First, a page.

Comparing home prices in different areas of Dorchester
Dorchester is Boston’s most populous neighborhood – by a long shot.
According to the 2010 census, Dorchester had 114,235 residents. The next biggest neighborhood in the city was Roxbury, with 48,454 residents.
Housing more than a sixth of Boston’s residents, it makes sense that Dorchester, in a sense, functions as a city of its own. (In fact, it was once its own town before Boston annexed it in 1870.) It has a diverse group of residents and over the years has formed its own neighborhoods to reflect that.
This is why Constantine Valhouli, the cofounder of NeighborhoodX, a neighborhood-specific reporting and data startup, made a map to point out just how many sub-neighborhoods are within the city-recognized limits of Dorchester.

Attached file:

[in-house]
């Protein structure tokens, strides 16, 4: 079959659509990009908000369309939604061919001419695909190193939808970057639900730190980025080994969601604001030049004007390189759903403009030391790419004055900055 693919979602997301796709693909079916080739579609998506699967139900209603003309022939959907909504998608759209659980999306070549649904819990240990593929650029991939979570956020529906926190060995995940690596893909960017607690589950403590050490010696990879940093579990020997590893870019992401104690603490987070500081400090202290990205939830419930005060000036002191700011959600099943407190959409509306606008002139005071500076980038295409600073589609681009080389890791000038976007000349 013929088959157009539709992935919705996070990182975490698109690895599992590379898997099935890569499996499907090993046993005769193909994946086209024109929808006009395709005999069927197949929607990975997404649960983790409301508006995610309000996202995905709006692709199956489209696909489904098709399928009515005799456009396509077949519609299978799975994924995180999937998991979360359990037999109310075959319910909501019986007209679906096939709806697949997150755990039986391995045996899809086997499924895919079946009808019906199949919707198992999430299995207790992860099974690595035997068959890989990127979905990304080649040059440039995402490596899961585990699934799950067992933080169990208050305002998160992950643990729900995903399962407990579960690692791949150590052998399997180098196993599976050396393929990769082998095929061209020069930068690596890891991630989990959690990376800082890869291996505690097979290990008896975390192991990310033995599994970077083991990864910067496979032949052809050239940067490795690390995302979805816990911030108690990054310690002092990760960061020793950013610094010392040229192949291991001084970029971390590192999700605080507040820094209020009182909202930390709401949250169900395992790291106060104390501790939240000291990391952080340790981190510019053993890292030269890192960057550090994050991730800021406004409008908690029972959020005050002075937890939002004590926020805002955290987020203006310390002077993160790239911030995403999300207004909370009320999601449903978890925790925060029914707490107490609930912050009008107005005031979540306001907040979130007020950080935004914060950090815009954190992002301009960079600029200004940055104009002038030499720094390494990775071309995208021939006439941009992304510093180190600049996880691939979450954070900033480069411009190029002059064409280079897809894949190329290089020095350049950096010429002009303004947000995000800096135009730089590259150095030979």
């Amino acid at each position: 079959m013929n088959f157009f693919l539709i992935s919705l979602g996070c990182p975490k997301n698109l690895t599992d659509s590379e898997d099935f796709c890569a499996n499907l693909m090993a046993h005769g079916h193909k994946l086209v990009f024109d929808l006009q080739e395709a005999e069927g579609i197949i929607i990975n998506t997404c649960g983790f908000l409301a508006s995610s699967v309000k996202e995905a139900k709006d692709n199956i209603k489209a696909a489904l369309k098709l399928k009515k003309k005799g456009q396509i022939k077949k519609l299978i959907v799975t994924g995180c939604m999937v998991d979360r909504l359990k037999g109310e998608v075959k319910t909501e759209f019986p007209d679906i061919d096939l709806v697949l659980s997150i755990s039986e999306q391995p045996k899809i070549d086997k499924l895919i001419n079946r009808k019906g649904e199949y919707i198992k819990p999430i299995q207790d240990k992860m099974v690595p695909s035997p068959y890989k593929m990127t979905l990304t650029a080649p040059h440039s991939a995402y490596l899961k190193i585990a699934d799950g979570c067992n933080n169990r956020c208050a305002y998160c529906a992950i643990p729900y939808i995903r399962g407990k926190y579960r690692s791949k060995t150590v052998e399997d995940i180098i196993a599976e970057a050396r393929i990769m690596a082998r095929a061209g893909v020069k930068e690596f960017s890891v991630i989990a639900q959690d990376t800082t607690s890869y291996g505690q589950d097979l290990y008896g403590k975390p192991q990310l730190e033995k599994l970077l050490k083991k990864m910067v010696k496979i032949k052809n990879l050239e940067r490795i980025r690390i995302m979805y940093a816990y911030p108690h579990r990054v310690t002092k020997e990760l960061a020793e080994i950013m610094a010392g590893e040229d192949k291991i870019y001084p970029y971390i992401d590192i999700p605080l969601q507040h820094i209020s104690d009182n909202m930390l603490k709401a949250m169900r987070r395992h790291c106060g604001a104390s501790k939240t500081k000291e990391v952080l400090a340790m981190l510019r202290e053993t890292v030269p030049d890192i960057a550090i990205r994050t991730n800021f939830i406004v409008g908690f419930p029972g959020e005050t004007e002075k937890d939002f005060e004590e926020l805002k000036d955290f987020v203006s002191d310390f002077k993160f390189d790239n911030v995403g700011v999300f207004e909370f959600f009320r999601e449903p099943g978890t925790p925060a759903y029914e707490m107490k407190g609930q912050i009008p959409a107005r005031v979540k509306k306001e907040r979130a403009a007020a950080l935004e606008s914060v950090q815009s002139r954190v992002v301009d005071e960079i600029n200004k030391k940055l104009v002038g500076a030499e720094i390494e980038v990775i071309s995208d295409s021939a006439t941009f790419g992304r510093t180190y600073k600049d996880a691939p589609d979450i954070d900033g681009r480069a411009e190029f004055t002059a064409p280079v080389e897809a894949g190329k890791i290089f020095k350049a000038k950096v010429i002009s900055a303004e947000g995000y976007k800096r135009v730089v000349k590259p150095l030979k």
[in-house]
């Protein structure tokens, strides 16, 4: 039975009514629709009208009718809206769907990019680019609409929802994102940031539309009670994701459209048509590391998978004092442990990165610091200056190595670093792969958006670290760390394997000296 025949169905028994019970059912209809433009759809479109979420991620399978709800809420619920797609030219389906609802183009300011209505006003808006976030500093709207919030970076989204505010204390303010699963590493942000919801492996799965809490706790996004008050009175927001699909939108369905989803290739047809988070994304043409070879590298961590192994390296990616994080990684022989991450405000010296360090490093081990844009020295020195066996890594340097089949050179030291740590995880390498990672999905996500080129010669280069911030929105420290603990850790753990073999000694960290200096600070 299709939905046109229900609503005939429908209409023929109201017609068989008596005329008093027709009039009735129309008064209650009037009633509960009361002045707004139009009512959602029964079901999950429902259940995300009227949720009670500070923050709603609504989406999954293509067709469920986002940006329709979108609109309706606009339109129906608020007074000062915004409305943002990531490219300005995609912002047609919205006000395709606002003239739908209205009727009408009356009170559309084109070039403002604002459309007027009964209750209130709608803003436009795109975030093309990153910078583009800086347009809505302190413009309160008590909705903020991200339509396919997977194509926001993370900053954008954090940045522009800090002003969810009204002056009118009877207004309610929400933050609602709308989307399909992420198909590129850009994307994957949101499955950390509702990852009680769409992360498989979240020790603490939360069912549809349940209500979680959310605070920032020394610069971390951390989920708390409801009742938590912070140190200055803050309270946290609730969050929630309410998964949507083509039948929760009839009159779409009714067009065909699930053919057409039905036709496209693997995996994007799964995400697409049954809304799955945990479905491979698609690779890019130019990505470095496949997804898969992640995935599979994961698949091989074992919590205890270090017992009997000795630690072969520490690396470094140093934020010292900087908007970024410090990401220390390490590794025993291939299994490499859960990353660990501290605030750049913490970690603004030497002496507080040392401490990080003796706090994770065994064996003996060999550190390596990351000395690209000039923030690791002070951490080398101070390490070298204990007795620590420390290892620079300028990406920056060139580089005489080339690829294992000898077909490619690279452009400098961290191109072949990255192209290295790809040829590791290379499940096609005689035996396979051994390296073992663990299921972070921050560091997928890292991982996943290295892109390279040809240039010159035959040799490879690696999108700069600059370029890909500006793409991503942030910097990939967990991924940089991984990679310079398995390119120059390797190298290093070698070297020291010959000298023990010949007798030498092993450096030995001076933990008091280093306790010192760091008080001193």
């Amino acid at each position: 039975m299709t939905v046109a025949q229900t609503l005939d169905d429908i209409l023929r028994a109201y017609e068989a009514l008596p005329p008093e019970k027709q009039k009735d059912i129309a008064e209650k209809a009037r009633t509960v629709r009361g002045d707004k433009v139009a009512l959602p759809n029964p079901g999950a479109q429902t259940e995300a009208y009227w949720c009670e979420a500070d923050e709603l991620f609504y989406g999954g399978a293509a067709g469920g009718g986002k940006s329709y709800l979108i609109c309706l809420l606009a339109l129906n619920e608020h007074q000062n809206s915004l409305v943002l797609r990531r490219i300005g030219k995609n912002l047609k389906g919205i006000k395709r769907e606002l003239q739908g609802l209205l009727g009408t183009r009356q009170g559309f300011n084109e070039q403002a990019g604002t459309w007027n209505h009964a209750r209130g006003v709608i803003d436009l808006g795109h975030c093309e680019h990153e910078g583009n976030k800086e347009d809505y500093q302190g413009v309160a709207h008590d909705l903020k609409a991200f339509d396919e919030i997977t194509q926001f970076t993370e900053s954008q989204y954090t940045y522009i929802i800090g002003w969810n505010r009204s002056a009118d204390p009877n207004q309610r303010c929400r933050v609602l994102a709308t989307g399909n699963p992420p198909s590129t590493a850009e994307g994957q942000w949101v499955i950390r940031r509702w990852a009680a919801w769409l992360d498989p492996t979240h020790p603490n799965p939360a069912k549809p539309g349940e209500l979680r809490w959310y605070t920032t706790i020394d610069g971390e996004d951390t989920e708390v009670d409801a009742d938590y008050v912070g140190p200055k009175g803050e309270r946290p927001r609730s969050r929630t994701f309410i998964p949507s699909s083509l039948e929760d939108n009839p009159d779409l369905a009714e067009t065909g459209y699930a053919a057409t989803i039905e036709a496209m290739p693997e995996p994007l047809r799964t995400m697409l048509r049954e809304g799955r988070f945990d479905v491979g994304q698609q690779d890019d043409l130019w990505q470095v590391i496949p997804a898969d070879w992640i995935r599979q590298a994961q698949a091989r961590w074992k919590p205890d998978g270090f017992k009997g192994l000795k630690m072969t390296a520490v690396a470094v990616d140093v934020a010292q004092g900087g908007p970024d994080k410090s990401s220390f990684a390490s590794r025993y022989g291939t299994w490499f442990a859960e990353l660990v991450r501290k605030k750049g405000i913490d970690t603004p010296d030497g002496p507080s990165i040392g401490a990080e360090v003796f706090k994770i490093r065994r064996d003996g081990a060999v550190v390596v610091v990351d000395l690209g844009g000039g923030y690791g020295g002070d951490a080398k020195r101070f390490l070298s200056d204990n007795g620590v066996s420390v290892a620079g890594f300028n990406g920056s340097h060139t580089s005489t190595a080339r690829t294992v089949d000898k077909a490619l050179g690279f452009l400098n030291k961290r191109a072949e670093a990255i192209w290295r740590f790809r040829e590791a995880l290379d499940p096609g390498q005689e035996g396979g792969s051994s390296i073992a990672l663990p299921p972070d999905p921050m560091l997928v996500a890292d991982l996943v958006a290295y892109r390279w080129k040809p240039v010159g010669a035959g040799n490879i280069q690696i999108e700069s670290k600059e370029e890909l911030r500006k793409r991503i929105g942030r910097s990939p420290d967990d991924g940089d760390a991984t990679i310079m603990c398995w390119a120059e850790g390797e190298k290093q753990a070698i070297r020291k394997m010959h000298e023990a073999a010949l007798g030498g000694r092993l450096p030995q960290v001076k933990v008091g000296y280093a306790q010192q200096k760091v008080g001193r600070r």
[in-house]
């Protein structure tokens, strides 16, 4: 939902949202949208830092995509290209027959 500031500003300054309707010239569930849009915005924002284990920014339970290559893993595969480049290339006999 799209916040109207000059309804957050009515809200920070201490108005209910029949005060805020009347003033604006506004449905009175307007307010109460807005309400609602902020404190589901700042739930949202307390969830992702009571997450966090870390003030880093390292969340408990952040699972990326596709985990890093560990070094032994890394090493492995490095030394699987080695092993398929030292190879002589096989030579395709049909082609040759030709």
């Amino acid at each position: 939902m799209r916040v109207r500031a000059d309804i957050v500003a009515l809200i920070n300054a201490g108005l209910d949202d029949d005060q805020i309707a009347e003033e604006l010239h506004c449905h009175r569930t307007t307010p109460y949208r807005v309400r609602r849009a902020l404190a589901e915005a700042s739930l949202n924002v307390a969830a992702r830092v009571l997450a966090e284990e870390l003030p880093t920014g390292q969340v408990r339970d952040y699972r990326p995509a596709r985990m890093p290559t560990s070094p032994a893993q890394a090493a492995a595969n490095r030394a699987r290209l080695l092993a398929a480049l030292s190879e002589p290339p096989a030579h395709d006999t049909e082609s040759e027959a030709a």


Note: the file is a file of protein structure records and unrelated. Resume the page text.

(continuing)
By his research, Dorchester has about a dozen neighborhoods.
“The other thing that we found interesting was – with the neighborhood borders –how contentious they were,” Valhouli told Boston.com. The neighborhood borders can differ quite a bit depending on the source discussing them and are often heavily debated.
Valhouli then took it a step further to illustrate how different these micro-neighborhoods can be in terms of the price-per-square-foot residents will pay for condos and single-family homes.
“I was a little surprised with how different it was,” he said. Condo prices in Dorchester can range from $490 per square foot in the Andrew Square/Polish Triangle area to as low as $68 per square foot in Grove Hall.